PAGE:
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MDFA brings forward research grant applications date  

The next round of Macular Disease Foundation Australia (MDFA) Research Grants has been brought forward, with the applications period opening in October this year.

Applications for the program, which launched nine years ago, typically commence in March every other year, meaning researchers would have expected to begin applying for grants in March 2021.

However, MDFA has altered the timeline to now begin before the end of October. More details are to be announced closer to the time.

Since 2011, the MDFA Research Grants Program has committed $4.1 million to support world leading Australian researchers across 21 research projects.

Last October on World Sight Day, the organisation awarded $600,000 to advance research into Indigenous diabetic vision loss, sub-retinal fibrosis and novel disease detection methods.

The program aims to fulfil MDFA’s objective to support research to reduce the incidence and impact of macular disease and ultimately to find cures.

MDFA grants are considered significant contributions to Australian medical, social, low vision and nutritional research into macular disease.

They are awarded following rigorous evaluation, based largely on the National Health and Medical Research Council (NHMRC) process, along with peer review, to ensure that the successful applicants meet high standards.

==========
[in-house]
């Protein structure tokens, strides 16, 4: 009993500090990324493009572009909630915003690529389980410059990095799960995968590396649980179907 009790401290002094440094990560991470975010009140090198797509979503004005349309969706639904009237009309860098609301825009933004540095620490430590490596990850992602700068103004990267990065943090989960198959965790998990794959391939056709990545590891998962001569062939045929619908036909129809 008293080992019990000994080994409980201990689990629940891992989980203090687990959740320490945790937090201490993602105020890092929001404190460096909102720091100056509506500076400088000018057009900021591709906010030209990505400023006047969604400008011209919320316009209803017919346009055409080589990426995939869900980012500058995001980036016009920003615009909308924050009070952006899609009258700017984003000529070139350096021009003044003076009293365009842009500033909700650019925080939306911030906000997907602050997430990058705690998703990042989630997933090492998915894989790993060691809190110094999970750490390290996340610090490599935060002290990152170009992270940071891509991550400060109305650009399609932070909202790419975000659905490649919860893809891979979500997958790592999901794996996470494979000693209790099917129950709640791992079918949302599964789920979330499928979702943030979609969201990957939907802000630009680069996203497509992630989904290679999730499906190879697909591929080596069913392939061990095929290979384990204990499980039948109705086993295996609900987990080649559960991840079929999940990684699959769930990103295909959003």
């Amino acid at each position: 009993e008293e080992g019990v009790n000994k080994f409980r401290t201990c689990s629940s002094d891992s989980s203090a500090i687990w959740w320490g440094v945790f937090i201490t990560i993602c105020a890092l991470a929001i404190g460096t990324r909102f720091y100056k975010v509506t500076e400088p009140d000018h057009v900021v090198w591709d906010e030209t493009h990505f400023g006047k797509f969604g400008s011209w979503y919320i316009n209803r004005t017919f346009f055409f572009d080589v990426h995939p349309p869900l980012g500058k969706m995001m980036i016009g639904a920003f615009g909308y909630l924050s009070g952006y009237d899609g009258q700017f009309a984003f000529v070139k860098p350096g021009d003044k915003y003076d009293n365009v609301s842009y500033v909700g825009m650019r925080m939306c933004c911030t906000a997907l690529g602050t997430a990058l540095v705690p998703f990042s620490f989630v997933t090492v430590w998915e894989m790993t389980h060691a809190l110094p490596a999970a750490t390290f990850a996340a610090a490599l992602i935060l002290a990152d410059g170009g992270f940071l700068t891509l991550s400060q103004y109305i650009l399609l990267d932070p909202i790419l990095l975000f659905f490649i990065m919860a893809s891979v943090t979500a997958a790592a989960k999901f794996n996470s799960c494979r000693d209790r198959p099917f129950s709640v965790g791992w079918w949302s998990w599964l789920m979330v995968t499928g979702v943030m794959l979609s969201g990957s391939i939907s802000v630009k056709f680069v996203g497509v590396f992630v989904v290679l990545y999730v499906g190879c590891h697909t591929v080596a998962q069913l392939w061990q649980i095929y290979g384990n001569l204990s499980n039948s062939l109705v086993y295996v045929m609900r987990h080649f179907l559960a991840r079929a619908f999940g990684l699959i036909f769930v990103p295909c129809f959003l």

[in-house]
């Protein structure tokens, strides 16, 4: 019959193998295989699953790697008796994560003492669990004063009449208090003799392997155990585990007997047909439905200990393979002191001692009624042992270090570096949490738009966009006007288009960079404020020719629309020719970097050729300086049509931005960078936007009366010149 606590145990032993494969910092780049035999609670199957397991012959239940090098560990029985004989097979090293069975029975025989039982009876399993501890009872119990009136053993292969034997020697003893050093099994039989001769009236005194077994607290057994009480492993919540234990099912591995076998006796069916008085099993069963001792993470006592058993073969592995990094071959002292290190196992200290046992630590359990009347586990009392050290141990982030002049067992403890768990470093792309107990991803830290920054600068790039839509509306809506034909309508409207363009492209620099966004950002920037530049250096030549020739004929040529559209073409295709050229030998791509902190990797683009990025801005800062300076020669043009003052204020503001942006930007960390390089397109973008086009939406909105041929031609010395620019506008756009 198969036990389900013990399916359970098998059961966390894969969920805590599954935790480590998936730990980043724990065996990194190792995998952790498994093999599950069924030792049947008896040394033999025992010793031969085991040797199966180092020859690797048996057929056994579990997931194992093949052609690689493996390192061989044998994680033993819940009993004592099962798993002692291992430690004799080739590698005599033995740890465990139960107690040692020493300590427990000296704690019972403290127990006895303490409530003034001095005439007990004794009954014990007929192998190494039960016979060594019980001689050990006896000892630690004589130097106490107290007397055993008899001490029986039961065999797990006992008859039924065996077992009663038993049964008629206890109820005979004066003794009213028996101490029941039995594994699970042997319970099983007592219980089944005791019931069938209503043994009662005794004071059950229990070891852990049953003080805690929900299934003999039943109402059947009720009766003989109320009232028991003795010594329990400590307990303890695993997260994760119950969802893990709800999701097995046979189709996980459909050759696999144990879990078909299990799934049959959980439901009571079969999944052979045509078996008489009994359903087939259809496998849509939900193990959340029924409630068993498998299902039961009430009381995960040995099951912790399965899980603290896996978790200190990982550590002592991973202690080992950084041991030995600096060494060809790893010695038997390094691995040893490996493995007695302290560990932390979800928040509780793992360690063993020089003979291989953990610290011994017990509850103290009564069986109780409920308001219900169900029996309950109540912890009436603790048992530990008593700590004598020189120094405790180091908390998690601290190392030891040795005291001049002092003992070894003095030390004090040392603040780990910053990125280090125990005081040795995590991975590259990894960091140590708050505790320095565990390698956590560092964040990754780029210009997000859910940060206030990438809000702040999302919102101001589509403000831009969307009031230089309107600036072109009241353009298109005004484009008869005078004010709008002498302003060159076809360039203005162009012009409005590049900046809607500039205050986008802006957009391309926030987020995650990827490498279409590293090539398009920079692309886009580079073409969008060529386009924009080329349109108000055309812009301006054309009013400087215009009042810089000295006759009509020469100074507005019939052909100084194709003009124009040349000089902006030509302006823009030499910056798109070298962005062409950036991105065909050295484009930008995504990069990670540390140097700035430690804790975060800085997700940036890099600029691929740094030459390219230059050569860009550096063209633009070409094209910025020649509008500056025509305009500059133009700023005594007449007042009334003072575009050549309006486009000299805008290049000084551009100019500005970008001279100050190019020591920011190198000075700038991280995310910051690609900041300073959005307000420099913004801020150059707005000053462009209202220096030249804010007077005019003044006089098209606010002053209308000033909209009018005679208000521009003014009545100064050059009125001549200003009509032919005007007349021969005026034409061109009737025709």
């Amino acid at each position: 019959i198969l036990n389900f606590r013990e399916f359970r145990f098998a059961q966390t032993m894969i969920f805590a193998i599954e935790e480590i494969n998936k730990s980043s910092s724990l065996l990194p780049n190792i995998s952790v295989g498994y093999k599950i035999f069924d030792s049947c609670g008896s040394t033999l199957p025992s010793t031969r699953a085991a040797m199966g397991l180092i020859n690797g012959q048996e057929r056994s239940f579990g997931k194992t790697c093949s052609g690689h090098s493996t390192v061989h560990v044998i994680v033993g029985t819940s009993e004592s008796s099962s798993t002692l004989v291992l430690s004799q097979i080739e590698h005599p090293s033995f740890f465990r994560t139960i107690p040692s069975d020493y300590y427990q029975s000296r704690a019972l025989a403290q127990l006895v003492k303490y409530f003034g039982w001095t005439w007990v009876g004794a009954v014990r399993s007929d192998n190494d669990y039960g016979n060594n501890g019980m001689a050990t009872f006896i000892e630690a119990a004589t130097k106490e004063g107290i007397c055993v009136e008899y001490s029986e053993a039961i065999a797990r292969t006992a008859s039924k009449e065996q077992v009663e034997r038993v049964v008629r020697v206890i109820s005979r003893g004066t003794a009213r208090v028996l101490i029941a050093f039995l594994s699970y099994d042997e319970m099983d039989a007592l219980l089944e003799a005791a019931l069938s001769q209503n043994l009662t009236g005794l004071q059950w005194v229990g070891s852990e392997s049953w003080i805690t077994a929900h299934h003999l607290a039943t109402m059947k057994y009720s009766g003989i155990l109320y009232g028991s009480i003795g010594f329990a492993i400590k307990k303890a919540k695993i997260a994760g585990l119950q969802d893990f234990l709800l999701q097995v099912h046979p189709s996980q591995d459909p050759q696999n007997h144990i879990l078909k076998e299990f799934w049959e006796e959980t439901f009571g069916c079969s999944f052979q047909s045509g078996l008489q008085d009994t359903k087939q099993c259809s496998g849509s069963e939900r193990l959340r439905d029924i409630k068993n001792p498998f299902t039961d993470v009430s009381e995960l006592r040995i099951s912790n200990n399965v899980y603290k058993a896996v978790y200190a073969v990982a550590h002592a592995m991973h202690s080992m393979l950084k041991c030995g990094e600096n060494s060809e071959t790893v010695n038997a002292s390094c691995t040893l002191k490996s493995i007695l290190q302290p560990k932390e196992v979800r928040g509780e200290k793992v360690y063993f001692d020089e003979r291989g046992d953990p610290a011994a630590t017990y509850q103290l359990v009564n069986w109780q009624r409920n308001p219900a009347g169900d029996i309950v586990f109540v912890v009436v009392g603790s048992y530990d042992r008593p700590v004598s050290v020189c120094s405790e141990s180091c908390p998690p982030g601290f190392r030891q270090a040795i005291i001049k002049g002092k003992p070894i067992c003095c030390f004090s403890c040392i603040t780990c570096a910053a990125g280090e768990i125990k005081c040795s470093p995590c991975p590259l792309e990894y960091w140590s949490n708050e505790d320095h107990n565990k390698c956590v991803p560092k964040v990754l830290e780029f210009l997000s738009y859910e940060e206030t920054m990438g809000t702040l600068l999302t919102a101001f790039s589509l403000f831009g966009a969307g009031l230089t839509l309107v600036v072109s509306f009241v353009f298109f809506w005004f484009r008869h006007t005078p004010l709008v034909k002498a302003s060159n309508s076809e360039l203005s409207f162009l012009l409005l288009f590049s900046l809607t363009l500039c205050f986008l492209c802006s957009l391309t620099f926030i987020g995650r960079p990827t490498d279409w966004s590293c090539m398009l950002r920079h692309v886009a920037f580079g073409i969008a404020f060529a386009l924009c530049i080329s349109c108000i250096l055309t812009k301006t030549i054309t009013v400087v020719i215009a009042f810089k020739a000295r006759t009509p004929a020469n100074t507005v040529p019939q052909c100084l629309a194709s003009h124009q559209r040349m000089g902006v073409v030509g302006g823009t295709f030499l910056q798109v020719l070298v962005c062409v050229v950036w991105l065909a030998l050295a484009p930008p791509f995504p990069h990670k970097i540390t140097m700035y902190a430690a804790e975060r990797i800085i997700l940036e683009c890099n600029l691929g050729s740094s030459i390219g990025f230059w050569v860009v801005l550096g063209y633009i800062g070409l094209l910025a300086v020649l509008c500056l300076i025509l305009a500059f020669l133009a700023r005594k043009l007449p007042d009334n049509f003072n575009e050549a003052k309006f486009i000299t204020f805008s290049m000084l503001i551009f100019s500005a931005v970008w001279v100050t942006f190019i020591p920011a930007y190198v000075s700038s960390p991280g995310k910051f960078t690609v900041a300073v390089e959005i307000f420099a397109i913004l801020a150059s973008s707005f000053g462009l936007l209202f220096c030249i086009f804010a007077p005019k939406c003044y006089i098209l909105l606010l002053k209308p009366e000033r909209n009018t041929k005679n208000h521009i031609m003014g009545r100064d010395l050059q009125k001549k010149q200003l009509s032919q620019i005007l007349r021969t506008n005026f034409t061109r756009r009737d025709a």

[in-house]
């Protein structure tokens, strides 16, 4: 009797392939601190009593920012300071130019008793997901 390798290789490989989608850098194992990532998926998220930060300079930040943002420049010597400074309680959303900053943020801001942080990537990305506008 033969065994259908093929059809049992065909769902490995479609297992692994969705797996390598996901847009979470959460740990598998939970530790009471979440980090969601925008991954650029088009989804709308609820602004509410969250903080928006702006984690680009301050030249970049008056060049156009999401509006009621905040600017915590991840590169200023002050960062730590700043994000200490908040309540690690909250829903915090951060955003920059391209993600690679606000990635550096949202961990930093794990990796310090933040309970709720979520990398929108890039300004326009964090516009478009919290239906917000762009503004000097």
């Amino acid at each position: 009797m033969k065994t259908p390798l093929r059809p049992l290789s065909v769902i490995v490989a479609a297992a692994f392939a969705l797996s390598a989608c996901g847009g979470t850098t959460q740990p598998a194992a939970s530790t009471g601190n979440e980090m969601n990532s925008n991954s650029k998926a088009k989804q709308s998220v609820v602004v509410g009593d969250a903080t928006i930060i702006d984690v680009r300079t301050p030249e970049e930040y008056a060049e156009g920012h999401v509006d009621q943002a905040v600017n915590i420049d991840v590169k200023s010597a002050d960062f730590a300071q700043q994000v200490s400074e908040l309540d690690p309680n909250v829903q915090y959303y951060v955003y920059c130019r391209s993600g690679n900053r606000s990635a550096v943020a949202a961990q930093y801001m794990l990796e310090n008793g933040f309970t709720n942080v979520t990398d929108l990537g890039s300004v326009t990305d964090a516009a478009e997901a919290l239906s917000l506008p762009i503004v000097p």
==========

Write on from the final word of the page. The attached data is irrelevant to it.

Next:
Key criteria 

  • Grants are for Australian researchers and institutions to conduct research related to macular degeneration across a range of areas.
  • The administering institution must be registered as an Administering Institution with the NHMRC and/or the ARC.
  • The primary investigator must be based in an Australian institution.
  • Co-investigators may be based in overseas institutions, but are not eligible to draw a salary from the grant.
  • Institutions can submit more than one application.

Interested parties can register their interest on the MDFA website. More information on the MDFA Research Grants Program can be found here.

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MDFA releases $600,000 in new grants to tackle macular disease